Of course, all of this is kind of stupid (neat, to me, but stupid), as time-lapse is usually done by taking individual frames spaced seconds to minutes (or more) apart. Also, there are several options available on the Android Market. Though I wouldn't install them without researching the application and developers.

## Sunday, October 2, 2011

### Fixed Point Emacs Completion

One of those annoying things about GNU Emacs is that when a window is popped up containing completions, it derails what you were doing.

First, completion windows take up half the frame. I can't actually figure out how to change this easily. Think of how you use the completions window. One primary way I use it is: I try to complete a symbol, realize that it doesn't have enough information, then type more and try again. In this case, having so many options doesn't help at all. I only need to know if there the symbol can be completed or if there are multiple possibilities.

Second, the position of the cursor on the screen is almost always changed when a window is popped up, and interestingly enough, not even in a predictable way. This means that if I try to perform a completion which I expect to have only one completion, thus not popping up a window, but it actually has several possibilities, I have an annoying situation. This could happen as a result of a symbol I didn't know about making the completion ambiguous resulting in a pop-up and a partial completion or it could be due to a typo. In either case, I need to examine what is at the command prompt in order to find out the proper course of action. This is unavoidable. What is avoidable, however, is the need to move the command prompt around the screen forcing the user to go searching for the new location.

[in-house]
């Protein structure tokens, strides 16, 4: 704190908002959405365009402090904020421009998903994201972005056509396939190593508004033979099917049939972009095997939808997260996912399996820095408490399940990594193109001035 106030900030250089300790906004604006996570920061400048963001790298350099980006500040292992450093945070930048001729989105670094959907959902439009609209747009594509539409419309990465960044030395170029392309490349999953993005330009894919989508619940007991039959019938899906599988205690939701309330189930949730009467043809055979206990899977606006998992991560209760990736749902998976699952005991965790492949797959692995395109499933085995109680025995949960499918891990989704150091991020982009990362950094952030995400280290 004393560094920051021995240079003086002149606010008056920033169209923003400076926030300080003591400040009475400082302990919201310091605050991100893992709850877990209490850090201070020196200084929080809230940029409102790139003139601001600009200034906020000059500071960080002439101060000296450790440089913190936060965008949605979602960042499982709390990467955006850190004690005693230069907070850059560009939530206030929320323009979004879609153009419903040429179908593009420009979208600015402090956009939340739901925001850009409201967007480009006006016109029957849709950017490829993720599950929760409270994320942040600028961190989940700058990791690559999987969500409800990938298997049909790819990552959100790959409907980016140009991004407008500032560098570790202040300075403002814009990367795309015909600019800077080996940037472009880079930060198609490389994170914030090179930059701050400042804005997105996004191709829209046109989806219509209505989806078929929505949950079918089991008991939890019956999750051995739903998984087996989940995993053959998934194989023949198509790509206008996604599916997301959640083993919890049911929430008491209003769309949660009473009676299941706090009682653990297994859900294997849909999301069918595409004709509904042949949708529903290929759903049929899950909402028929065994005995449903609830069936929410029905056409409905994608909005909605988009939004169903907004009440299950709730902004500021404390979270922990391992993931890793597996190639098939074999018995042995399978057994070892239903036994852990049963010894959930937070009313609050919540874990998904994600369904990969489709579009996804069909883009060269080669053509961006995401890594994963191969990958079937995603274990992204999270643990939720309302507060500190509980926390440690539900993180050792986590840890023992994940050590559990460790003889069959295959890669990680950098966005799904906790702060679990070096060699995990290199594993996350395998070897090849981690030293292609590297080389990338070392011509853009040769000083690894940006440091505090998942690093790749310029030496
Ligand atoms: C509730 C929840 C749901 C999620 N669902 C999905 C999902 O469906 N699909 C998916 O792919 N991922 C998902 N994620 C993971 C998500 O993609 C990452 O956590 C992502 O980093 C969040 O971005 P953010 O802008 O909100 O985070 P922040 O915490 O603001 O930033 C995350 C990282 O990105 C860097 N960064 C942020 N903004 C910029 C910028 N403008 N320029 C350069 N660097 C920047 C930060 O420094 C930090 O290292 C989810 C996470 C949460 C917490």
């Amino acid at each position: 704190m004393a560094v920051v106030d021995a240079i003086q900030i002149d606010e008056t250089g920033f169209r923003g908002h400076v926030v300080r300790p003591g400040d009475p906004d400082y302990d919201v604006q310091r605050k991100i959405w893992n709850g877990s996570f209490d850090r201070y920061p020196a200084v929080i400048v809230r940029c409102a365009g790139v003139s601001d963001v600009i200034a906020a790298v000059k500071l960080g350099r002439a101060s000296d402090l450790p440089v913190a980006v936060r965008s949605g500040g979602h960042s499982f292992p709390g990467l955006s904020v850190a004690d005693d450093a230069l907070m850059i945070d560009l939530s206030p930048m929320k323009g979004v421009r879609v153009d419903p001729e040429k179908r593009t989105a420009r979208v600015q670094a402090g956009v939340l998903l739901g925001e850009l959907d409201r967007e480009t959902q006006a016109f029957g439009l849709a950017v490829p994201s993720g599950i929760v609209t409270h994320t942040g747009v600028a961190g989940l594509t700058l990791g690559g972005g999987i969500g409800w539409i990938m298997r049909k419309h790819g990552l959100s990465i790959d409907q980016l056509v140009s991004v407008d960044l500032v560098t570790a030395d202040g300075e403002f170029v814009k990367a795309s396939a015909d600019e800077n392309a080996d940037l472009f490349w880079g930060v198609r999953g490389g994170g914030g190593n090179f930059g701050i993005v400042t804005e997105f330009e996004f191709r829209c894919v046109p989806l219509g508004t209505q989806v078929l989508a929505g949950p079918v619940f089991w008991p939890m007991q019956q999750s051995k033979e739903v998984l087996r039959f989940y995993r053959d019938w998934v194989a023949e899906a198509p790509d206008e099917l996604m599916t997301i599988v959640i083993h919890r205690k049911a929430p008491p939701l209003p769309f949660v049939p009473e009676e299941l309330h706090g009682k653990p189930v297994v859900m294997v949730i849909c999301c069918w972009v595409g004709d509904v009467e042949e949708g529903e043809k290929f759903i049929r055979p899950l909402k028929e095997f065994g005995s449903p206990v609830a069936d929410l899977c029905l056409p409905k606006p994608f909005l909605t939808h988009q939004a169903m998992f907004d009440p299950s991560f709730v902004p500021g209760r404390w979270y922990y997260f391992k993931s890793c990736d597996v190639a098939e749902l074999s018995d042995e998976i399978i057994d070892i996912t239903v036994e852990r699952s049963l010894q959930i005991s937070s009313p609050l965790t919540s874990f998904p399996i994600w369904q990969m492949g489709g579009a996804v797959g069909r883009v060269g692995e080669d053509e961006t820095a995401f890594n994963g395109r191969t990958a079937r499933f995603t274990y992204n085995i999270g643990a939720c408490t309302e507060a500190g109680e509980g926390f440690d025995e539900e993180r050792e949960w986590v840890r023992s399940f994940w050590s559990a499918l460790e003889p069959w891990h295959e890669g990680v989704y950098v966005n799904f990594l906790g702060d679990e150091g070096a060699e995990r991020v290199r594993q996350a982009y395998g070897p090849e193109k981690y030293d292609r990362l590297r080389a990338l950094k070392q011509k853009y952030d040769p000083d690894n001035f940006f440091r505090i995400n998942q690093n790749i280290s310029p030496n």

In addition to these pretty legitimate claims, I also just find the entire process to be jarring. I often find myself kicked out of my current train of thought as I search for where my cursor has gone. Here is an example of how completion tends to work in Emacs.

When these two effects combine, I got so frustrated I started leaving my frames split in half so that completions will show up in the other window without effecting the window I was editing in at all. In a recent Reddit conversation with Stassats, he states that he also always maintains a completion window. To me, this is a big waste of screen space, but at least the point doesn't jump.